Chronic Fatigue Syndrome (CFS)
What is chronic fatigue syndrome?
Chronic fatigue syndrome (CFS) is also known as systemic exertion intolerance disease or myalgic encephalomyelitis. It is characterized by extreme fatigue that does not improve with rest and is not caused by an underlying medical condition.
What are the symptoms of chronic fatigue syndrome?
Symptoms of CFS are fatigue, loss of memory, difficulty concentrating, sore throat, enlarged lymph nodes in the neck and armpits, muscle and joint pain, headaches, sleep that does not help with fatigue, and extreme exhaustion that lasts for more than 24 hours after mental or physical exertion.
Complications of CFS include depression, social isolation, lifestyle restrictions, and increased work absences.
What causes chronic fatigue syndrome?
The exact cause of this disorder is unknown, but exertion can cause extreme fatigue.
It is believed that some are born predisposed to CFS, and an environmental trigger brings the onset. Possible triggers are viral infections, hormonal imbalances, and problems with the immune system.
There are also risk factors that may increase one’s chance of developing chronic fatigue syndrome, including age, sex, and stress. Females in their 40’s and 50’s are at the highest risk of having CFS. Stress may also contribute to this syndrome.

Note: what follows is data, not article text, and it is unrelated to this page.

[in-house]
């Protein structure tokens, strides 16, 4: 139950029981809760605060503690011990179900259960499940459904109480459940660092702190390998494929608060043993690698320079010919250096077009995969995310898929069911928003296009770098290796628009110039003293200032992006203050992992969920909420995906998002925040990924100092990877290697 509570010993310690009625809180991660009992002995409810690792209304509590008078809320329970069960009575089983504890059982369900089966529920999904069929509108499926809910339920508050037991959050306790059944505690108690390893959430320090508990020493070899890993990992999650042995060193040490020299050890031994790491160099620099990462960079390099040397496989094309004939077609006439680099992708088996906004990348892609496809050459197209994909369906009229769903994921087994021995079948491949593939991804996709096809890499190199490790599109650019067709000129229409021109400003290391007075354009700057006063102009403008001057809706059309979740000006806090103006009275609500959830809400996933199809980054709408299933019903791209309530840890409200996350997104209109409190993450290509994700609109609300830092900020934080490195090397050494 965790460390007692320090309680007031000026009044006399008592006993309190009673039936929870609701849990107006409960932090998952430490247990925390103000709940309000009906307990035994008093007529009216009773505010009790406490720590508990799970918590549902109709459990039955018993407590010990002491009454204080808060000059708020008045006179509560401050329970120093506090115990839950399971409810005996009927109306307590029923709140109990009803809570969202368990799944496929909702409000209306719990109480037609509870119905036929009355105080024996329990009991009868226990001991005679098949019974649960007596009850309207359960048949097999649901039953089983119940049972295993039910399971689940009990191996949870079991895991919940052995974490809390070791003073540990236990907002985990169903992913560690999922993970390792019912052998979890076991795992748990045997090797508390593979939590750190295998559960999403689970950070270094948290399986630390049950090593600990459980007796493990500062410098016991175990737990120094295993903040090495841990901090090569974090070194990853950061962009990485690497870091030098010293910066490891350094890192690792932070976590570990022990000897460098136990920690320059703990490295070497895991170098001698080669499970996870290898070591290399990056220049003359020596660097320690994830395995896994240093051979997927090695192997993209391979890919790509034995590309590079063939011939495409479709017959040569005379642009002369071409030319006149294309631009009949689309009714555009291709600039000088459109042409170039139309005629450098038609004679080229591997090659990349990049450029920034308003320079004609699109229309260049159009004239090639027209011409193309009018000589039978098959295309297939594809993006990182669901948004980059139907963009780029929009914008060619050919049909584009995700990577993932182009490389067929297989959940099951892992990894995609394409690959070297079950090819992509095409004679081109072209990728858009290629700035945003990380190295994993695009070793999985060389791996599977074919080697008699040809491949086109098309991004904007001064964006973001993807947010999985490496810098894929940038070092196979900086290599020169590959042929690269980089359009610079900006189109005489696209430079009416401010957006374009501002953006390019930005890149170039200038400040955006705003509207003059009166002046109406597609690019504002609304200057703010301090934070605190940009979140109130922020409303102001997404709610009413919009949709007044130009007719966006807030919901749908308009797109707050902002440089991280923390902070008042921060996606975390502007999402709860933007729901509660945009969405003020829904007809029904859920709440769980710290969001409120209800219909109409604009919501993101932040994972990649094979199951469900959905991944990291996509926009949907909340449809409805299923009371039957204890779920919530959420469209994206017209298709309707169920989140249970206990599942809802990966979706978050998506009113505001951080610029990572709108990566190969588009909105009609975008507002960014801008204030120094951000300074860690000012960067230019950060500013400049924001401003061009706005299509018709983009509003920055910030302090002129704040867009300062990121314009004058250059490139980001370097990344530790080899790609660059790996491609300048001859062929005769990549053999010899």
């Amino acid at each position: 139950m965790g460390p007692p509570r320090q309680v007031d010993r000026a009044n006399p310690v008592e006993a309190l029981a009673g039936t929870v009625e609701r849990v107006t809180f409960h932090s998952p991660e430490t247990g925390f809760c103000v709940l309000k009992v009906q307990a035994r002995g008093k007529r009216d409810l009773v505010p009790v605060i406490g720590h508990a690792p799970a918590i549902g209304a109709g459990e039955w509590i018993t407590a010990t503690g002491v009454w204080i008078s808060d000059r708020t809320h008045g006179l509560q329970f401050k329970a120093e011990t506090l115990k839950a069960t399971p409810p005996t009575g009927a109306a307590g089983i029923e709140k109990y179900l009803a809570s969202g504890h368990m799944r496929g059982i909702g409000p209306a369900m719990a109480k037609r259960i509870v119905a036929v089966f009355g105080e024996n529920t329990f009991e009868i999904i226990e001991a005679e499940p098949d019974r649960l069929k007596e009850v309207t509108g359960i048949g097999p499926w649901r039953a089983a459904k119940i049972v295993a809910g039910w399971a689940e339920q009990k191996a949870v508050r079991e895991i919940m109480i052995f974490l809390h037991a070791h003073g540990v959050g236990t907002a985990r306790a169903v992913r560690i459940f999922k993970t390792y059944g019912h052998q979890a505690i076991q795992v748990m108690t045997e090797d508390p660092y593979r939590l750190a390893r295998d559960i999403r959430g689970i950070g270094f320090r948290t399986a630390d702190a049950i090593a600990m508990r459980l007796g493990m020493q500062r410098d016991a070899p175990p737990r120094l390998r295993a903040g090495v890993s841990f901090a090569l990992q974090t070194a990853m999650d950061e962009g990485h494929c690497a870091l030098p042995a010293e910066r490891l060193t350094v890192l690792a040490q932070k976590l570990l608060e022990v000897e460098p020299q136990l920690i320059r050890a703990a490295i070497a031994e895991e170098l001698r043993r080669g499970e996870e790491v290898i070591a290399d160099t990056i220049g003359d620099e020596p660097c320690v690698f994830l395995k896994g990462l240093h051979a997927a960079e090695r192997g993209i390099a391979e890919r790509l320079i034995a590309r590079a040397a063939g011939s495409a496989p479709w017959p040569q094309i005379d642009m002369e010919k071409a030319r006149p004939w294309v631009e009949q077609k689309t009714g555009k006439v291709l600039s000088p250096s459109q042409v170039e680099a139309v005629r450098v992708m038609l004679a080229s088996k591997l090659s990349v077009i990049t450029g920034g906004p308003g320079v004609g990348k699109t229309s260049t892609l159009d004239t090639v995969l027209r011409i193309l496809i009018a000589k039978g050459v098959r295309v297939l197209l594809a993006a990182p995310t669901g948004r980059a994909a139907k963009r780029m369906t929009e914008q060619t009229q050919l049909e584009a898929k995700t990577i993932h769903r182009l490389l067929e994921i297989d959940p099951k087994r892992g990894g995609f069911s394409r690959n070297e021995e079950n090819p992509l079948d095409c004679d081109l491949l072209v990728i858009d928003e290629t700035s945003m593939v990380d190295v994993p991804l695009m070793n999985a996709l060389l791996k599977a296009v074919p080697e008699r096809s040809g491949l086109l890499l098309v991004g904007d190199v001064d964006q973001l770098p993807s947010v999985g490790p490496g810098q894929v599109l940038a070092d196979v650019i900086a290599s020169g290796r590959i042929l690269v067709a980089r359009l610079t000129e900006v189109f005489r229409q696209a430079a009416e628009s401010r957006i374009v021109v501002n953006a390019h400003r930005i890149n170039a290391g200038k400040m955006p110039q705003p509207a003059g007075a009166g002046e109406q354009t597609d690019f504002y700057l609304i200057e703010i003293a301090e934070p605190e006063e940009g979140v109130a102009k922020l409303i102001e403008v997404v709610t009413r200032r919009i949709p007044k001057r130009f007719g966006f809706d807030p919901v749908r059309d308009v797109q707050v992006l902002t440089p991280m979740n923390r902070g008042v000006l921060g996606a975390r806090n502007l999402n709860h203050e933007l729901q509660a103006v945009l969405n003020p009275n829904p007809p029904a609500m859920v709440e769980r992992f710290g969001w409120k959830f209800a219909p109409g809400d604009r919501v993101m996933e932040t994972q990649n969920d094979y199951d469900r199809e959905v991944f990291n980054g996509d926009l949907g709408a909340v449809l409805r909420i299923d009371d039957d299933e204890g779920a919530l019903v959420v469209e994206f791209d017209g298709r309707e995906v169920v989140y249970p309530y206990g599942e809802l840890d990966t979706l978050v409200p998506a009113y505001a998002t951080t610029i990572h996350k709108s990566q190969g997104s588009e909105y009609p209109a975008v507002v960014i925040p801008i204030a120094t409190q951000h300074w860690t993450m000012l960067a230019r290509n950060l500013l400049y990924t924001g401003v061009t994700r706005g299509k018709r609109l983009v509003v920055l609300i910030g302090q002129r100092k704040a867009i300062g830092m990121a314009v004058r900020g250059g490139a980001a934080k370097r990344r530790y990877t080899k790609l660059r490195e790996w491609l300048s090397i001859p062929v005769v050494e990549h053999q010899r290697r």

How is chronic fatigue syndrome diagnosed?
A diagnosis for CFS can be hard to obtain, as fatigue is a symptom of many other conditions. Doctors will have to rule out other conditions, such as medical problems, sleep disorders, heart and lung impairments, and mental health problems.
What are the treatments for chronic fatigue syndrome?
A two-pronged approach has been found to be the most effective treatment for CFS. It combines cognitive training and graded exercise. The former should be discussed with a counselor to find what works for you. The latter should be worked out with a physical therapist, and intensity can be increased as time passes.